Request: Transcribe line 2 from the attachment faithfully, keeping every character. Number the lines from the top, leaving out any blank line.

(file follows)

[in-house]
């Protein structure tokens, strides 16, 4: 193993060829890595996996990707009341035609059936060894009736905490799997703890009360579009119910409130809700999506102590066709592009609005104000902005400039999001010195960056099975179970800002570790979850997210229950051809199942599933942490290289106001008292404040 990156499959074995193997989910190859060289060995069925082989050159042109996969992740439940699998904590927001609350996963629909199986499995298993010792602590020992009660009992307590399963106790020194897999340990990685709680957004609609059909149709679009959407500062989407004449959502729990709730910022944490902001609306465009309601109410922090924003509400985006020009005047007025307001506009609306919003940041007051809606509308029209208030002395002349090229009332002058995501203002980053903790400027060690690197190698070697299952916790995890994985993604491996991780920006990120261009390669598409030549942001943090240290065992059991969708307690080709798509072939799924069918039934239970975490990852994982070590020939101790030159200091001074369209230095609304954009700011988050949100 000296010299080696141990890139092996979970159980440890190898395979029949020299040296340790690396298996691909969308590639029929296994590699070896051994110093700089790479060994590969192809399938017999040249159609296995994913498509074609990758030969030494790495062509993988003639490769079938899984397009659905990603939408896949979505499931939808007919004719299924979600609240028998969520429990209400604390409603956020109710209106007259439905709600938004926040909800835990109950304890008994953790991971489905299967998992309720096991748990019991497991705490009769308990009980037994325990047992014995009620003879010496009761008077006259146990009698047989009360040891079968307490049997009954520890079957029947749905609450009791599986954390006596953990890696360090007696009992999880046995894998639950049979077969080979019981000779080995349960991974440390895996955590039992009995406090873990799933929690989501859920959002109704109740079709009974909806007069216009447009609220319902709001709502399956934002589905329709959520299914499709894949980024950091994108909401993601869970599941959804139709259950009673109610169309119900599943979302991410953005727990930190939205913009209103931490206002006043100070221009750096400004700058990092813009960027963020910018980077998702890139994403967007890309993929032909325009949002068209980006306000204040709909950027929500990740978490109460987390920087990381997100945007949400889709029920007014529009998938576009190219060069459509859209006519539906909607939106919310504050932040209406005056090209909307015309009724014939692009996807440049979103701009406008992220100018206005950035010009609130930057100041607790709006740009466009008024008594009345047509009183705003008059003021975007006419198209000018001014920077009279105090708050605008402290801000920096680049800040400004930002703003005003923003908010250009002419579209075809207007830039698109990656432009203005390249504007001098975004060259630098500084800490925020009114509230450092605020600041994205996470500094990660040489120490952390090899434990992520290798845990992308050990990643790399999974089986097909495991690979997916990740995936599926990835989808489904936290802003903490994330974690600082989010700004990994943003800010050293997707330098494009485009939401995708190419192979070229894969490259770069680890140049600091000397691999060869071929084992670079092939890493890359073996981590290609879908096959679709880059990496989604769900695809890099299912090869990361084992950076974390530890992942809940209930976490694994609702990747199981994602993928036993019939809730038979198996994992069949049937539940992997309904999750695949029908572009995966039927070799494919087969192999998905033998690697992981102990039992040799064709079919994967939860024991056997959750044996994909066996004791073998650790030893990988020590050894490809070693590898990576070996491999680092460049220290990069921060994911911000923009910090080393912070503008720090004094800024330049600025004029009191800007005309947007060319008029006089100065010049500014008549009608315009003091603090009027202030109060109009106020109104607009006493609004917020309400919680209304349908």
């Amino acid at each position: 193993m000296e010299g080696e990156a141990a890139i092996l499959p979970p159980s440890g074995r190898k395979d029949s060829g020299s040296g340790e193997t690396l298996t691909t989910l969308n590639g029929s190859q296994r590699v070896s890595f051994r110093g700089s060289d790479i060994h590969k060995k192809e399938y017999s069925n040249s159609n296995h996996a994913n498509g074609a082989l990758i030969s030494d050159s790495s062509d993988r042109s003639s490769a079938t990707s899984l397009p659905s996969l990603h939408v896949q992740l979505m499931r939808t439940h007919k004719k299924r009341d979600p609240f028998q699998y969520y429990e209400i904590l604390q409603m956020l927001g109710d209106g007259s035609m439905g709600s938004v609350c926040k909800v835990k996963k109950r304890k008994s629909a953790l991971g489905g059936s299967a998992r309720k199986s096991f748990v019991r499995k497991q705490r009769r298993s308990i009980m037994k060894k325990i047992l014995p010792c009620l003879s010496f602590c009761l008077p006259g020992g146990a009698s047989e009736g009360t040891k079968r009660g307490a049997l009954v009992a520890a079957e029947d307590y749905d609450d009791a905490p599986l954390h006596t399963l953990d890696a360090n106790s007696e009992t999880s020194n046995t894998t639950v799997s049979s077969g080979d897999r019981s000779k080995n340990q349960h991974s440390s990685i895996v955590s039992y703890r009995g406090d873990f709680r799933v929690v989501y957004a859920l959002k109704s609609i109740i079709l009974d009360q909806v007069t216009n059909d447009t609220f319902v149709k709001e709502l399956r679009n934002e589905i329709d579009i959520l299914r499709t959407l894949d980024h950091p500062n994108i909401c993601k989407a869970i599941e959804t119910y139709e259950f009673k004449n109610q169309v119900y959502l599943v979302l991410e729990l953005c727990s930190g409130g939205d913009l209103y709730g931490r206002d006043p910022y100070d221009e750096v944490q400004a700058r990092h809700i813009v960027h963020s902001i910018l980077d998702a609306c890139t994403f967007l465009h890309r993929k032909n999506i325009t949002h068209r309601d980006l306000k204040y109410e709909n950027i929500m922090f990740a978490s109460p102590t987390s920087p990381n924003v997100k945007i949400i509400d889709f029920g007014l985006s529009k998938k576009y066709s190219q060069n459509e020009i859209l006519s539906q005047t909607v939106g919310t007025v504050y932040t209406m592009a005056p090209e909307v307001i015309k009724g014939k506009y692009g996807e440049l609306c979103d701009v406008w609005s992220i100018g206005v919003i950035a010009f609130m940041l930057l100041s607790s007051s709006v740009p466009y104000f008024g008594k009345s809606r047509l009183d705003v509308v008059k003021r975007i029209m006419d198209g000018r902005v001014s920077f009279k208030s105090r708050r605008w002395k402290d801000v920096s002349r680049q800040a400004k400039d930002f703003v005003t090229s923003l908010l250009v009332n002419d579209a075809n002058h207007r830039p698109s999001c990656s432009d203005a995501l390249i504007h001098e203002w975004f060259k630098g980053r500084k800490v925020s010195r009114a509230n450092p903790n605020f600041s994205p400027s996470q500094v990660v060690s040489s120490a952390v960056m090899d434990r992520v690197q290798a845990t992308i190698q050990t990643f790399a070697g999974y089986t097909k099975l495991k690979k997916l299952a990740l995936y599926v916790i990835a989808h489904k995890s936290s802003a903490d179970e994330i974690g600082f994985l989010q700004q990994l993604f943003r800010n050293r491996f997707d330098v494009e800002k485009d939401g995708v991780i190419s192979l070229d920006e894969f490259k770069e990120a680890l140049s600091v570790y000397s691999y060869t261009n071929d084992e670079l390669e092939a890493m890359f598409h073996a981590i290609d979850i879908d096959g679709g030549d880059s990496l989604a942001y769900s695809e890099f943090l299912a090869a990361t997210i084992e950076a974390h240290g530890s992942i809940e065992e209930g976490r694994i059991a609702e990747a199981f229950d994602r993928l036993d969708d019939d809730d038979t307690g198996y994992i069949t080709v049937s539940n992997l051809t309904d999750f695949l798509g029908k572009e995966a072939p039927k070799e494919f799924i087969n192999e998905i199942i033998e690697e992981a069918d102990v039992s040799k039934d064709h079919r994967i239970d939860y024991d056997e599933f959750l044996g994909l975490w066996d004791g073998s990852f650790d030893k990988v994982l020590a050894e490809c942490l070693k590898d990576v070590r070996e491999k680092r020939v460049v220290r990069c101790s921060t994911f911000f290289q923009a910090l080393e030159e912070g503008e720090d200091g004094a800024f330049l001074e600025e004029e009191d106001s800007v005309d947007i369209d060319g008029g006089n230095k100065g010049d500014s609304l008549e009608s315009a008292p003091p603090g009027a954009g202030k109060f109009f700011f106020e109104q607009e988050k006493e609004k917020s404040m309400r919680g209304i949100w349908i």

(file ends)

């Protein structure tokens, strides 16, 4: 193993060829890595996996990707009341035609059936060894009736905490799997703890009360579009119910409130809700999506102590066709592009609005104000902005400039999001010195960056099975179970800002570790979850997210229950051809199942599933942490290289106001008292404040 990156499959074995193997989910190859060289060995069925082989050159042109996969992740439940699998904590927001609350996963629909199986499995298993010792602590020992009660009992307590399963106790020194897999340990990685709680957004609609059909149709679009959407500062989407004449959502729990709730910022944490902001609306465009309601109410922090924003509400985006020009005047007025307001506009609306919003940041007051809606509308029209208030002395002349090229009332002058995501203002980053903790400027060690690197190698070697299952916790995890994985993604491996991780920006990120261009390669598409030549942001943090240290065992059991969708307690080709798509072939799924069918039934239970975490990852994982070590020939101790030159200091001074369209230095609304954009700011988050949100 000296010299080696141990890139092996979970159980440890190898395979029949020299040296340790690396298996691909969308590639029929296994590699070896051994110093700089790479060994590969192809399938017999040249159609296995994913498509074609990758030969030494790495062509993988003639490769079938899984397009659905990603939408896949979505499931939808007919004719299924979600609240028998969520429990209400604390409603956020109710209106007259439905709600938004926040909800835990109950304890008994953790991971489905299967998992309720096991748990019991497991705490009769308990009980037994325990047992014995009620003879010496009761008077006259146990009698047989009360040891079968307490049997009954520890079957029947749905609450009791599986954390006596953990890696360090007696009992999880046995894998639950049979077969080979019981000779080995349960991974440390895996955590039992009995406090873990799933929690989501859920959002109704109740079709009974909806007069216009447009609220319902709001709502399956934002589905329709959520299914499709894949980024950091994108909401993601869970599941959804139709259950009673109610169309119900599943979302991410953005727990930190939205913009209103931490206002006043100070221009750096400004700058990092813009960027963020910018980077998702890139994403967007890309993929032909325009949002068209980006306000204040709909950027929500990740978490109460987390920087990381997100945007949400889709029920007014529009998938576009190219060069459509859209006519539906909607939106919310504050932040209406005056090209909307015309009724014939692009996807440049979103701009406008992220100018206005950035010009609130930057100041607790709006740009466009008024008594009345047509009183705003008059003021975007006419198209000018001014920077009279105090708050605008402290801000920096680049800040400004930002703003005003923003908010250009002419579209075809207007830039698109990656432009203005390249504007001098975004060259630098500084800490925020009114509230450092605020600041994205996470500094990660040489120490952390090899434990992520290798845990992308050990990643790399999974089986097909495991690979997916990740995936599926990835989808489904936290802003903490994330974690600082989010700004990994943003800010050293997707330098494009485009939401995708190419192979070229894969490259770069680890140049600091000397691999060869071929084992670079092939890493890359073996981590290609879908096959679709880059990496989604769900695809890099299912090869990361084992950076974390530890992942809940209930976490694994609702990747199981994602993928036993019939809730038979198996994992069949049937539940992997309904999750695949029908572009995966039927070799494919087969192999998905033998690697992981102990039992040799064709079919994967939860024991056997959750044996994909066996004791073998650790030893990988020590050894490809070693590898990576070996491999680092460049220290990069921060994911911000923009910090080393912070503008720090004094800024330049600025004029009191800007005309947007060319008029006089100065010049500014008549009608315009003091603090009027202030109060109009106020109104607009006493609004917020309400919680209304349908």